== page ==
NEW YORK ( TheStreet) -- Shares of eBay ( EBAY) jumped in late trades on Wednesday after the online auctioneer beat Wall Street's earnings expectations by a healthy margin. The San Jose, Calif.-based company reported non-GAAP earnings of $725 million, or 55 cents a share, in the quarter on revenue of $3.28 billion, up 29% from last year's total. The average estimate of analysts polled by Thomson Reuters was for a profit of 52 cents a share in the March-ended quarter on revenue of $3.15 billion. For the second quarter ending in June, eBay expects non-GAAP earnings of 53 to 55 cents a share on revenue ranging from $3.25 billion to $3.35 billion. Wall Street's current consensus estimate is for a profit of 54 cents a share on revenue of $3.36 billion. The company sees non-GAAP earnings of $2.30 to $2.35 a share on revenue of $13.8 billion to $14.1 billion vs. the average analysts' view of $2.30 a share on revenue of $13.85 billion.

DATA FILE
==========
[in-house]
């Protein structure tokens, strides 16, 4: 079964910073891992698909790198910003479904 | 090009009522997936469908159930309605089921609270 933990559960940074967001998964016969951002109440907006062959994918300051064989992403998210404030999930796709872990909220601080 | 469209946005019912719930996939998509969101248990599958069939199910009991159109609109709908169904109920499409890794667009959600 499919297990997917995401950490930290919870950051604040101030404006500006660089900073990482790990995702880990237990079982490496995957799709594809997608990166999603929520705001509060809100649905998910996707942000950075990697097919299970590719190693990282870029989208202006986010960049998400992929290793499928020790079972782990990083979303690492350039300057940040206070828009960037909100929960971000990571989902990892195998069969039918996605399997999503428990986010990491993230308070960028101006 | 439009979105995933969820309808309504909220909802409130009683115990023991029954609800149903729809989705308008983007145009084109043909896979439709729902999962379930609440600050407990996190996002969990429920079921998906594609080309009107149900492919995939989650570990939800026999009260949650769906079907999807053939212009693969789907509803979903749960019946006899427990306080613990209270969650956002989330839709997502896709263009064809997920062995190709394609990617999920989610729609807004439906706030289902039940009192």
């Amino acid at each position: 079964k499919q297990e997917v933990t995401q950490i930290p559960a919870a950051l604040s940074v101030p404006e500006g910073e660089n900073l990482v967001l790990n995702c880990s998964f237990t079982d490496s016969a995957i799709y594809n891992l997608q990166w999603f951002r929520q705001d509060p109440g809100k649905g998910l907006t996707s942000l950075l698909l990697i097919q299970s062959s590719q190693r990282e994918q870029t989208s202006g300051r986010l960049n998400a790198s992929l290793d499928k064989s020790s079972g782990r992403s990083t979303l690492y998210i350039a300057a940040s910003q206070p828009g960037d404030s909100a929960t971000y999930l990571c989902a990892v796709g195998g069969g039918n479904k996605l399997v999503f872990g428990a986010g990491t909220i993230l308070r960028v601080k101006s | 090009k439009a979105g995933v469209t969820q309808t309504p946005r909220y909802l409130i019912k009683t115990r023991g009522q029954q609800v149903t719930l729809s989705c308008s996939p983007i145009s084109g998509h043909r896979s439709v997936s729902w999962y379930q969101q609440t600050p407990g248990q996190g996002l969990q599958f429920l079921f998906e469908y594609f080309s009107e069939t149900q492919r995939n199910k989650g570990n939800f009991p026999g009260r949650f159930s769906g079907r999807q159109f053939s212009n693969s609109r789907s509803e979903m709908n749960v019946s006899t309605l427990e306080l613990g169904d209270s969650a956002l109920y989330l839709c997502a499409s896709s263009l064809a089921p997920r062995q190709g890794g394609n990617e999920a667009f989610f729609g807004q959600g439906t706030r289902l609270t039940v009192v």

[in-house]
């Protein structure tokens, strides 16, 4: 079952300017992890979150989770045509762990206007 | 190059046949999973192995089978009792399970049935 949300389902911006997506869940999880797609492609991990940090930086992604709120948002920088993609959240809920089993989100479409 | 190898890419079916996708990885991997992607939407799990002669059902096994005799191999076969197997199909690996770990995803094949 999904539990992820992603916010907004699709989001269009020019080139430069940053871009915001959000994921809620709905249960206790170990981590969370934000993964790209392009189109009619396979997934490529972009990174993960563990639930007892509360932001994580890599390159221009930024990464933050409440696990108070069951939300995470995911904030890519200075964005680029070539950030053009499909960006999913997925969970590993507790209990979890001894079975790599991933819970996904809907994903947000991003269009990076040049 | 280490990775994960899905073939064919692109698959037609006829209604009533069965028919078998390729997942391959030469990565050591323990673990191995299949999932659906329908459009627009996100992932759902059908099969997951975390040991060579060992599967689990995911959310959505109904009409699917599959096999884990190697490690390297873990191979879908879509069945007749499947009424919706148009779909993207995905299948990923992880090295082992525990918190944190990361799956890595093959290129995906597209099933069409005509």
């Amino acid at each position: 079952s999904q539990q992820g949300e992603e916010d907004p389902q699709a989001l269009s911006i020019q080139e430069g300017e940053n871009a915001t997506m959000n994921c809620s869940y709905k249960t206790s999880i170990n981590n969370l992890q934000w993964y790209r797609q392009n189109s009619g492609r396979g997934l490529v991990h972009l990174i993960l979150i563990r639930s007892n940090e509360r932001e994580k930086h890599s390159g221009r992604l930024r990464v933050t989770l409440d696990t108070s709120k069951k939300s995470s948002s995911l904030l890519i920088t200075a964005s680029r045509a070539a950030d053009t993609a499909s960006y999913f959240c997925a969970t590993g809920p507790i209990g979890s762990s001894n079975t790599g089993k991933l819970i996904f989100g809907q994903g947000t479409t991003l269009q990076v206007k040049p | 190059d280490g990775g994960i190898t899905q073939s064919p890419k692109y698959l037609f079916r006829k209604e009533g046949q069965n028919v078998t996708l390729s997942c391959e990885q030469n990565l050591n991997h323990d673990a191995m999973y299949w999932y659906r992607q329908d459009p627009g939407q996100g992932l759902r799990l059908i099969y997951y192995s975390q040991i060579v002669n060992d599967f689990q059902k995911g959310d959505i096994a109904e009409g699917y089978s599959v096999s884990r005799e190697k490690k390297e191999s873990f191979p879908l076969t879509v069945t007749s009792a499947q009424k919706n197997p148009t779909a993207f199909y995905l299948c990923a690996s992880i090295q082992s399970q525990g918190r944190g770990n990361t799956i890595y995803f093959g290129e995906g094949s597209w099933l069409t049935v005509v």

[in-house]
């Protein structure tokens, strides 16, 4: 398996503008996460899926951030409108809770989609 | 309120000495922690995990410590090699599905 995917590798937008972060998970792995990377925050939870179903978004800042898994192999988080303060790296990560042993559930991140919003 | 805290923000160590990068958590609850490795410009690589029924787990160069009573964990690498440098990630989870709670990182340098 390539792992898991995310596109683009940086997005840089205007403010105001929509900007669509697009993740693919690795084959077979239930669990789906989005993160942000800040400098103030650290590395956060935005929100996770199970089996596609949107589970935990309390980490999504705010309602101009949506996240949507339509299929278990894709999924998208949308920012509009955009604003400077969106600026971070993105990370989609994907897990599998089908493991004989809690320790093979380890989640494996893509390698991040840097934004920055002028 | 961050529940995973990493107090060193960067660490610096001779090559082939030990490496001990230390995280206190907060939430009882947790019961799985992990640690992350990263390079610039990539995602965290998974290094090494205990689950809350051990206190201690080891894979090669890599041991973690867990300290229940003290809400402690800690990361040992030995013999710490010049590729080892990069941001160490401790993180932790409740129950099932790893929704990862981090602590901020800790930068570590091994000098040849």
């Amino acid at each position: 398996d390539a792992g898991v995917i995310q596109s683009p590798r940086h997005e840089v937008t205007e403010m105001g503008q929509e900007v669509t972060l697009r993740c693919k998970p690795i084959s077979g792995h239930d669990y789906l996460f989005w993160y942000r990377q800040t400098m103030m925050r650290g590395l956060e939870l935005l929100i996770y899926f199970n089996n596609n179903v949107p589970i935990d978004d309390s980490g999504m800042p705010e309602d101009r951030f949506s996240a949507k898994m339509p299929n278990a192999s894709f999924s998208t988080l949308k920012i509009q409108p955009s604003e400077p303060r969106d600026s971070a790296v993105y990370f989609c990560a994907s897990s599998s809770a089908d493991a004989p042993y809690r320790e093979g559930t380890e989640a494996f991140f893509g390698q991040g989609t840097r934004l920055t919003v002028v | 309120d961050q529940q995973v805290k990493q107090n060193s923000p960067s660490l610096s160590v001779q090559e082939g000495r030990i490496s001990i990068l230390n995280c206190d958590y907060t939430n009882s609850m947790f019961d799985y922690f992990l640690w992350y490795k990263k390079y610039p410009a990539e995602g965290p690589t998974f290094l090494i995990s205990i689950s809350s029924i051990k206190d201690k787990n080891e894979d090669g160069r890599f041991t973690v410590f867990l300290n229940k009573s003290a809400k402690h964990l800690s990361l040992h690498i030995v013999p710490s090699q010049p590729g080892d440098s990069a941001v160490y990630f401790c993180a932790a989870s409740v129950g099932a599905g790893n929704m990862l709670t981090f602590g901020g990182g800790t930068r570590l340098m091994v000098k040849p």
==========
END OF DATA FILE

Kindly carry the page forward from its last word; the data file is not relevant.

The stock was last quoted at $37.50, up 4.5%, on volume of 1.1 million, according to Nasdaq.com. Based on Wednesday's regular-session close at $35.87, the share are up 18% so far in 2012. "The first quarter was a strong start to the year for us with momentum continuing in our Marketplaces, PayPal and GSI Commerce businesses," said John Donahoe, the company's president and CEO, in a statement. "We believe that innovation in retail today is technology driven, and consumers are embracing smarter, easier, better ways to shop. We are enabling commerce in this new retail environment, supporting and partnering with sellers of all sizes and giving consumers worldwide the ability to shop anytime, anywhere, for whatever they want." eBay highlighted the progress of its PayPal business, saying it ended the quarter with 109.8 million registered accounts, up 12% from last year, and that revenue from the unit jumped 32% because of "increased penetration on eBay as well as continued merchant and consumer adoption." Its Marketplaces business reported gross merchandise volume of $16 billion, excluding vehicle sales, in the first quarter, also a year-over-year increase of 12%. -- Written by Michael Baron in New York. >To contact the writer of this article, click here: Michael Baron.